Images Communicate…

Images communicate.

When we use them, these “visions” can mean something special to the person who experiences them or reads the image. Images are representations of an idea, a description that is brought about by words, an effort to make something tangible through the use of words.

Here are two images I have often used to talk about my personal struggle with sin.
One is me going around and around a mountain. I really want to climb up the side of the mountain, but I can’t. I am stuck on the same level of the mountain, just going around and around.

The other image is me wanting to enter a room. I really want to go in, but I can’t. I am stuck in the threshold. Something is keeping me from entering the room. The threshold is as far as I can go.

Why are these images important?

Because to me they represent my inability to grow, to move beyond my sins; I want to leave my sins behind but I can’t.

John Bevere is trying to communicate as much when he writes about the sins that contemporary society “allows.” It is uncomfortable to write about them but these sins are real and today many are “excused”.* Christians indulge in many of them and think nothing of it. However, these sins and our attitude about them can keep us from growing closer to God.

The sad thing is that many pastors preach a message that can keep people from growing. The irony is that message is the message of grace.

You know the message. It is such good news. Here is a super-simple explanation. God knows you and knows every sin you are capable of. He does not expect you to be perfect, a superman or a superwoman. As a human parent, do you love your child as a child or are you withholding your love until your child matures? You know the answer; you love your child at every level of development, an unconditional love. When your child stumbles, what do you do? You pick him or her up and don’t scold the child for stumbling. Our God is like that. He opens His arms to us and loves us unconditionally. His grace is extended to us to forgive our sins. That is a soothing, relaxing message. We are ok despite our failings.

This same New Testament message can also be what keeps us going around and around or stuck in the threshold. This New Testament message can lead to an attitude that no matter what I do, “my sins are covered” by grace.

I don’t know about you, but I want to leave my sins behind.

Here is where John Bevere confronts the reader with his idea that too many Christians serve “the world” or today’s culture or their peer group. Instead of serving God, they try to fit into contemporary life. The compromises are so frequent that serving God is no longer number one.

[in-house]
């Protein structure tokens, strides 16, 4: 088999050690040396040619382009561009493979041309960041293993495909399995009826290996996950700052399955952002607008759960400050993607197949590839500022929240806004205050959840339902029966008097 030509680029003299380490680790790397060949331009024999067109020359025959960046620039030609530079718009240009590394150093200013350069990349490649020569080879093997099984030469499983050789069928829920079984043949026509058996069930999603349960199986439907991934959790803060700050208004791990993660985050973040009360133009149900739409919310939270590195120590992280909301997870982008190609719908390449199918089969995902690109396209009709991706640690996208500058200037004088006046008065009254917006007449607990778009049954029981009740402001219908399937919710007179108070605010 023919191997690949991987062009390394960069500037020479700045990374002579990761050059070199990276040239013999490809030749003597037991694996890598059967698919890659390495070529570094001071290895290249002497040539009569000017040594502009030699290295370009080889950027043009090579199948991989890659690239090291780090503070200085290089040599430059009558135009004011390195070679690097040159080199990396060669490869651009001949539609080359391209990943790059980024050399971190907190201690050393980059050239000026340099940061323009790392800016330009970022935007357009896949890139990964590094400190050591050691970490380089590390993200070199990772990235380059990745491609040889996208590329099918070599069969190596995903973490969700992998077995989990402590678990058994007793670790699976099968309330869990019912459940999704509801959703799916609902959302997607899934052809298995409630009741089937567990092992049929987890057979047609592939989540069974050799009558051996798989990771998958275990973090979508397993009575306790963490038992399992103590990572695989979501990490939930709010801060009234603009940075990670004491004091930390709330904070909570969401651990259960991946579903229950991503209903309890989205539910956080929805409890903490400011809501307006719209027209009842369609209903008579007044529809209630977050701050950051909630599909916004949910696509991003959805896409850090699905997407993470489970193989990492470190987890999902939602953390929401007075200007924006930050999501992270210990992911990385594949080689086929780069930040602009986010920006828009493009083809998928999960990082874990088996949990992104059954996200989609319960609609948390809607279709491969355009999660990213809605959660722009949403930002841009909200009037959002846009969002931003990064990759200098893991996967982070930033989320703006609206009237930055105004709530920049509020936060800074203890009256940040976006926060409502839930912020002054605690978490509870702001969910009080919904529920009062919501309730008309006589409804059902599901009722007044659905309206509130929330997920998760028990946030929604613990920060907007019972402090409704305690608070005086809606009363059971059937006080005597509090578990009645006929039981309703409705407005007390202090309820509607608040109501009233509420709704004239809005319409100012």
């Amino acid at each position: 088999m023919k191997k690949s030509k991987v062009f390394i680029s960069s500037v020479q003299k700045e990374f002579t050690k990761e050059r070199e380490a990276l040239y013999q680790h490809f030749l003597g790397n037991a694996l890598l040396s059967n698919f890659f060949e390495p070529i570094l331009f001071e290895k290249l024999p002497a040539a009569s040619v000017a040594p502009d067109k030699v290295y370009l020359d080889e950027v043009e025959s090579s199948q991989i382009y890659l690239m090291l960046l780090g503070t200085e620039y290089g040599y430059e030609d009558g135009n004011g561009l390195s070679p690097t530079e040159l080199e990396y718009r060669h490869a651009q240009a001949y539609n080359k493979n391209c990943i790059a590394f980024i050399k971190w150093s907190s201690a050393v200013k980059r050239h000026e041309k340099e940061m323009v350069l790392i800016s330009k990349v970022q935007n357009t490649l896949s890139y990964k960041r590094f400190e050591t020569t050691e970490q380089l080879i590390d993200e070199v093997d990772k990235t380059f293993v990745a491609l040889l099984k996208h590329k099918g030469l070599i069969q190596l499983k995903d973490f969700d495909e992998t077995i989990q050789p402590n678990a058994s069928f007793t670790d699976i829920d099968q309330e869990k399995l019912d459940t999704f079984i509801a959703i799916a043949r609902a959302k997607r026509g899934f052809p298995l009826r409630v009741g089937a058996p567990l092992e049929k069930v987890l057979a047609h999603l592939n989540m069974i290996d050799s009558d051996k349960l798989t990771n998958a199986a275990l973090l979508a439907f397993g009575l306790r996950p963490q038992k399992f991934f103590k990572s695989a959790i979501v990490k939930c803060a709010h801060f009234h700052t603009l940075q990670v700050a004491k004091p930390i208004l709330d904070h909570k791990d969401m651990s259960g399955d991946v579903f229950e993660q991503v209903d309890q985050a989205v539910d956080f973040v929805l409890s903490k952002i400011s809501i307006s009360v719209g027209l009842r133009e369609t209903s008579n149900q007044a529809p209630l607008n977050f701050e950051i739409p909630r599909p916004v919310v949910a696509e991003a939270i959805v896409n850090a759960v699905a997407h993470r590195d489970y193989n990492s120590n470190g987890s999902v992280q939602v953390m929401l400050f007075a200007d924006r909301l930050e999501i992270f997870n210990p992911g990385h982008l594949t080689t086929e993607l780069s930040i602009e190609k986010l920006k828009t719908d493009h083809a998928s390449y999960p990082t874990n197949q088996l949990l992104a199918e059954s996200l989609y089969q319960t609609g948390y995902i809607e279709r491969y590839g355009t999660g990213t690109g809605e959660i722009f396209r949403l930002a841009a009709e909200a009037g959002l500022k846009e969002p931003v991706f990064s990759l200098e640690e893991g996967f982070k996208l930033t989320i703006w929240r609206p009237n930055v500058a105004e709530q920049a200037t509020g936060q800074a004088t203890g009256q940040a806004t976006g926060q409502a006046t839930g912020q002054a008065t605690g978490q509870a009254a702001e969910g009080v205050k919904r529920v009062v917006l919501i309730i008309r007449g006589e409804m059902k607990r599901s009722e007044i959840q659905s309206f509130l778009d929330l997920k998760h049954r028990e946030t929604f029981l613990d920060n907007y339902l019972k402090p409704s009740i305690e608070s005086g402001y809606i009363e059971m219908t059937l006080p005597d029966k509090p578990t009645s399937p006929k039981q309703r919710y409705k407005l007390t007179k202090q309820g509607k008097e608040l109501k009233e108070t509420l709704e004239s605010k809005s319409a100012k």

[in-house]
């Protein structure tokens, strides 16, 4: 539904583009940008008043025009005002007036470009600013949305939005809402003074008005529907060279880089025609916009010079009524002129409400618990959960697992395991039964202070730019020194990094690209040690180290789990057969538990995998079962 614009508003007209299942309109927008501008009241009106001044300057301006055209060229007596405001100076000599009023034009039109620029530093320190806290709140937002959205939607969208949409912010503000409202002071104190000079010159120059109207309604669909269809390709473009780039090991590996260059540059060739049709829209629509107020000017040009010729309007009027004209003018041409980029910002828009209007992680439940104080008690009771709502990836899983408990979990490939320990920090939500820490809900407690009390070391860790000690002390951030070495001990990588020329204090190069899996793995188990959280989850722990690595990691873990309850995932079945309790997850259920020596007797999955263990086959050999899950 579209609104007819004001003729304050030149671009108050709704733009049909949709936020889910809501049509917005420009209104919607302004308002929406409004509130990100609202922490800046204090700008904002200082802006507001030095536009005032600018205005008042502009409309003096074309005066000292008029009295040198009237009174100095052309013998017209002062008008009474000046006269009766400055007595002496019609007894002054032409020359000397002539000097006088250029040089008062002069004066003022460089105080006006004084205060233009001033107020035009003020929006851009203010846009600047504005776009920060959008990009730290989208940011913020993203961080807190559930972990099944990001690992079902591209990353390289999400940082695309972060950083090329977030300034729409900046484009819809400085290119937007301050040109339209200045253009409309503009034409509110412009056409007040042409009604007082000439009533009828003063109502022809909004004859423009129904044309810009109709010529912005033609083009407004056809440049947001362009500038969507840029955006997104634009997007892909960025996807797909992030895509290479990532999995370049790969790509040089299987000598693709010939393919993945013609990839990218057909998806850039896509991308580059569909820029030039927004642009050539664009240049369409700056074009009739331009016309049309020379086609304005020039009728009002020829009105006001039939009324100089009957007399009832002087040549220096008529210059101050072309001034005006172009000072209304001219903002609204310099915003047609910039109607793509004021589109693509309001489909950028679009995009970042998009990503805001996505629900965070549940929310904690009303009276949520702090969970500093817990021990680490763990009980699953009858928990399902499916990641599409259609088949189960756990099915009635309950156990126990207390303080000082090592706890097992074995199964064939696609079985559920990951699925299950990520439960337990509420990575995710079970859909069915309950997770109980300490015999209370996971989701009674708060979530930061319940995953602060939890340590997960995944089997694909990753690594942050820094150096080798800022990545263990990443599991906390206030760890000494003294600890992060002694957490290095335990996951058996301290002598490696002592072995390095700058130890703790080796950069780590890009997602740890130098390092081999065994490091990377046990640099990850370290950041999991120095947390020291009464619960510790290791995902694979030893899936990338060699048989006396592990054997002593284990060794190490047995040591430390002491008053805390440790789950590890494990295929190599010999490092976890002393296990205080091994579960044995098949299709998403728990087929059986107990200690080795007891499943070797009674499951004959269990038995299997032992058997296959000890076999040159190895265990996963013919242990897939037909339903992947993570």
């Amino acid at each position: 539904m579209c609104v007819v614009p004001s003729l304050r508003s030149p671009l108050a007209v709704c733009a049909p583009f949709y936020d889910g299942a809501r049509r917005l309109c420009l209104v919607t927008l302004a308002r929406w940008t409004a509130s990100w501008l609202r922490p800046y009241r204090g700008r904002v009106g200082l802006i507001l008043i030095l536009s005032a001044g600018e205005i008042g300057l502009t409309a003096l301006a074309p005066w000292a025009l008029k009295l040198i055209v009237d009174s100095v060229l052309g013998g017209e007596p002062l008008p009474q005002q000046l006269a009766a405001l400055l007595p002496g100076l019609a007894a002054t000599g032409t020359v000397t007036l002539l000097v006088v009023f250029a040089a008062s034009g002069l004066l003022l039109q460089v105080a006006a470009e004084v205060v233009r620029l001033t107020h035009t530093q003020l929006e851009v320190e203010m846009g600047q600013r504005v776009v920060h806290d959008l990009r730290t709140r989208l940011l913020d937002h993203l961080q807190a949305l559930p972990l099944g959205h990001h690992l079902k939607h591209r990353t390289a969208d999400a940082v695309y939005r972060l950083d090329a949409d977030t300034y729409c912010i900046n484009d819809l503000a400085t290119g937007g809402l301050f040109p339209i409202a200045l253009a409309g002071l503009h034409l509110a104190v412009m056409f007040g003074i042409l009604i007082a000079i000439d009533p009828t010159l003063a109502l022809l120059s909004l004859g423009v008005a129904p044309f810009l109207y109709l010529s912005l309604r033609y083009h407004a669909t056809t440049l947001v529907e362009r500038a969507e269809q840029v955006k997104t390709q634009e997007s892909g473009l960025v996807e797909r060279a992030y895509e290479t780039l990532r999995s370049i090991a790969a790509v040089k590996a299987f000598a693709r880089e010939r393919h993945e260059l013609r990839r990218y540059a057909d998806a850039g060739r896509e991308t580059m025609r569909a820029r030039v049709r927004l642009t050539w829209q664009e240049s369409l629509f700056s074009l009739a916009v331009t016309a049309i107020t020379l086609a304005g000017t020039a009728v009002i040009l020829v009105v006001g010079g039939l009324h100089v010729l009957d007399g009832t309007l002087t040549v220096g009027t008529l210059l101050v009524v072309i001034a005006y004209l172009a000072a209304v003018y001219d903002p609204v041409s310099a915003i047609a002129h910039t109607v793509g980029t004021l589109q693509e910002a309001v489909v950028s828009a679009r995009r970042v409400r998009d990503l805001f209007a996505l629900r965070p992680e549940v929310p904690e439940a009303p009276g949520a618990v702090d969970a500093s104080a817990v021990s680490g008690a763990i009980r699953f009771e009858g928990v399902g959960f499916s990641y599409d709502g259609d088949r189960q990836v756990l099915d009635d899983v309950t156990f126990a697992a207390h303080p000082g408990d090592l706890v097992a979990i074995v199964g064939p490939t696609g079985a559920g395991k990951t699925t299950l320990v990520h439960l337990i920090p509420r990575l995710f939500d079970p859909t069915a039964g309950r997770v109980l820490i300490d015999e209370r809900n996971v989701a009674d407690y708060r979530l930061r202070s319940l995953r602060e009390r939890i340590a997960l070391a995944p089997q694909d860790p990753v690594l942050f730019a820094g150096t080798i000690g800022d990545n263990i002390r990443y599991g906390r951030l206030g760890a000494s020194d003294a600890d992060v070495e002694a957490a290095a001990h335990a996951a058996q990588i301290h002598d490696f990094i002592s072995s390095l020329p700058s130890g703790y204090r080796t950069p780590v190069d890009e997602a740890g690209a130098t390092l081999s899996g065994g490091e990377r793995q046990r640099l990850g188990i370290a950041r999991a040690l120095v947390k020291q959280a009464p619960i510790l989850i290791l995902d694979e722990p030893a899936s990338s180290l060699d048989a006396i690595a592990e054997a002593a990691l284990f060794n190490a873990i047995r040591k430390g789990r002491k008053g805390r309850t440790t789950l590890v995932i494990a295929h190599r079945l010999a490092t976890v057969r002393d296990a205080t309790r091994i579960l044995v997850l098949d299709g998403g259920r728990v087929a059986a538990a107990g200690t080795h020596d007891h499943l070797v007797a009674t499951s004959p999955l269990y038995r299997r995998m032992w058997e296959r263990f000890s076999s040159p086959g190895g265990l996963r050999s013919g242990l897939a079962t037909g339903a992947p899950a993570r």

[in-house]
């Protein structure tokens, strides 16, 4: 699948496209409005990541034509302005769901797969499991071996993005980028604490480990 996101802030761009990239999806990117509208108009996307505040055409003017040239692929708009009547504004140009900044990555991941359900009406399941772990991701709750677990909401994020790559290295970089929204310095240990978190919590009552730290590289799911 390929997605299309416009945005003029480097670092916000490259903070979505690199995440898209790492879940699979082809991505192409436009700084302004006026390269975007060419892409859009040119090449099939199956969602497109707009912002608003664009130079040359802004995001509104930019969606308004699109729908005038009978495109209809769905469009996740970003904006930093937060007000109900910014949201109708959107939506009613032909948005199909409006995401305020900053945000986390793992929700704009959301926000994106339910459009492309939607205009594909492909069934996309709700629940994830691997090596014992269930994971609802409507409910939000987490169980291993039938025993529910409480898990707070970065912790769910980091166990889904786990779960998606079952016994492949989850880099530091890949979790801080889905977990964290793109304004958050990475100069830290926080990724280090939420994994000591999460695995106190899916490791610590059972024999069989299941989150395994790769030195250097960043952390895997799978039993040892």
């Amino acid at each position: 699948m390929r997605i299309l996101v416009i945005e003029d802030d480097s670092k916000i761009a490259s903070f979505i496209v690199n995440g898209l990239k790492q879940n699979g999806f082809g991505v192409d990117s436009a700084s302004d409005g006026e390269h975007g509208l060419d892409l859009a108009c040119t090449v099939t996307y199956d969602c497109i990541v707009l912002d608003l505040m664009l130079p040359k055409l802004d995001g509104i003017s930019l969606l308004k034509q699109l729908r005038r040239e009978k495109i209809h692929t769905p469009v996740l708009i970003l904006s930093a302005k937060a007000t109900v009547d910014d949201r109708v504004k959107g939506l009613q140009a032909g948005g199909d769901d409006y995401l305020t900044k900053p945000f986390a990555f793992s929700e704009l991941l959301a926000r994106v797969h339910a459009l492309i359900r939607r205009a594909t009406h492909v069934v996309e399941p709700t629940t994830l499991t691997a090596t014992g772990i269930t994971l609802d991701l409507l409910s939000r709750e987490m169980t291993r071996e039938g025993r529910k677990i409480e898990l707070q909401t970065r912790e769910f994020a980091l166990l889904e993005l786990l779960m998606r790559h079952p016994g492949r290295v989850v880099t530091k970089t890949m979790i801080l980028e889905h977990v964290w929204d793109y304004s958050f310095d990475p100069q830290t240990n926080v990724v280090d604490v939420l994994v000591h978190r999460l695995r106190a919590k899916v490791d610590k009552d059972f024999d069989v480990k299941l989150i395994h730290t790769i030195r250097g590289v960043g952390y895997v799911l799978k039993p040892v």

Hence, Bevere’s title “Good or God?” Do you follow the rules of contemporary society or God’s rules?

The New Testament is not devoid of commandments. By looking at the Book of Ephesians, Bevere has found many commandments that call us to a higher standard.*
We make a major error when we think that God is pleased when we give our lives to Him and then make no further effort to know Him. This is where “growing in grace” comes into play. Second Peter 3:18 tells us to “grow in the grace and knowledge of the Lord Jesus Christ.” There are many ways to do that. We grow in grace by reading God’s Word and letting it “dwell in us richly” (Colossians 3:16) and by praying. I was disappointed for many years by my college students who rarely read textbooks. What did they expect of me? I was to come to class, lecture and give them all they needed to know to pass the test. Christians have that same expectation. They go to church, expecting the pastor to educate them, but they rarely ever make much effort to read the Bible themselves. Donald Whitney states “The Scriptures contain all the knowledge we will ever need to learn of God, His Son, and His Spirit, at least in this life. God`s desire for those He has saved is their sanctification and transformation. He wants us to become more holy like Himself. He wants to transform us into the image of His Son. The way to do this is by meditating on the Scriptures and applying their principles to our lives as we yield to the conviction and power of the Holy Spirit who dwells within us.”

I would go even further, as we worship in church, spend time with other Christians in Sunday school, pray, read our Bibles and actively study Scripture, God will give us power to stand against the lowered standards of our culture. Pastor Bevere has drawn a lot on Ephesians for his list of New Testament commandments and he uses Ephesians again to warn us about falling into the idea that “grace will cover our sins.” “Don’t be fooled by those who try to excuse these sins, for the anger of God will fall on all who disobey Him. Don’t participate in the things these people do. …Carefully determine what pleases the Lord; instead expose them. It is shameful even to talk about the things that ungodly people do in secret. …So be careful how you live [5: 6-7, 10-12, 15].

By merely meeting the standard of “good” we may fit into our clique. By meeting the standard of “good” we may be super successful as we compromise our way to the top. By meeting the standard of “good” we may be going around and around and stuck in a threshold.

Don’t you want to mature as a Christian?

Meeting the standard of “good” probably won’t allow that to happen.

Meet the standard of God and you will understand this scripture: Philippians 4:7 “And the peace of God, which transcends all understanding, will guard your hearts and your minds in Christ Jesus”.


*Don’t tell lies, Don’t let anger get out of control, Don’t steal, Don’t use foul or abusive language, Don’t be sexually immoral, Don’t be impure, Don’t be greedy, Don’t tell obscene stories, talk foolishly, or tell rude jokes, Don’t be drunk with wine.

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